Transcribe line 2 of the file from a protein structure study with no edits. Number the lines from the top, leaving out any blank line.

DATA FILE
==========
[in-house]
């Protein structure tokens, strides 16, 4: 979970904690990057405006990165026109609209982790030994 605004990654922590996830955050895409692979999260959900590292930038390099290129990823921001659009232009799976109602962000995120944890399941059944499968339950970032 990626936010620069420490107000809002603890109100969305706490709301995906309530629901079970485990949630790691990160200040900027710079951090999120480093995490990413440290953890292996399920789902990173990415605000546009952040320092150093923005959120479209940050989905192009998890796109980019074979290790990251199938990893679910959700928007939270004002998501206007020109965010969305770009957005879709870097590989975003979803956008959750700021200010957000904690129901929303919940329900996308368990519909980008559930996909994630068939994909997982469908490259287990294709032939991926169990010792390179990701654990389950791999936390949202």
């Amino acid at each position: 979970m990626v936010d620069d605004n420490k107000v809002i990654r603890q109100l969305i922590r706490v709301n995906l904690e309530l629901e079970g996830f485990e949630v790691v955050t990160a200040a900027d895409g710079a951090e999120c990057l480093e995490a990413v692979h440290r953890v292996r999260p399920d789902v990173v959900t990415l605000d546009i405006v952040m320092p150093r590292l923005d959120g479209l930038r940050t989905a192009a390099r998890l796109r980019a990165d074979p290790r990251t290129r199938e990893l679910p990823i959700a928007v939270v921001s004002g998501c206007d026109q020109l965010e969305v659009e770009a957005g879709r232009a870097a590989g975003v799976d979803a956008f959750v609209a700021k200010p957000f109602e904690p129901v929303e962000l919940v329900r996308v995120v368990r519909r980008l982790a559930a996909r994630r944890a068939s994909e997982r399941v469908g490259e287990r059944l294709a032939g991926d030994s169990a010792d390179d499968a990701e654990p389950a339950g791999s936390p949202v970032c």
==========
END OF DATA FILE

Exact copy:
């Protein structure tokens, strides 16, 4: 979970904690990057405006990165026109609209982790030994 605004990654922590996830955050895409692979999260959900590292930038390099290129990823921001659009232009799976109602962000995120944890399941059944499968339950970032 990626936010620069420490107000809002603890109100969305706490709301995906309530629901079970485990949630790691990160200040900027710079951090999120480093995490990413440290953890292996399920789902990173990415605000546009952040320092150093923005959120479209940050989905192009998890796109980019074979290790990251199938990893679910959700928007939270004002998501206007020109965010969305770009957005879709870097590989975003979803956008959750700021200010957000904690129901929303919940329900996308368990519909980008559930996909994630068939994909997982469908490259287990294709032939991926169990010792390179990701654990389950791999936390949202």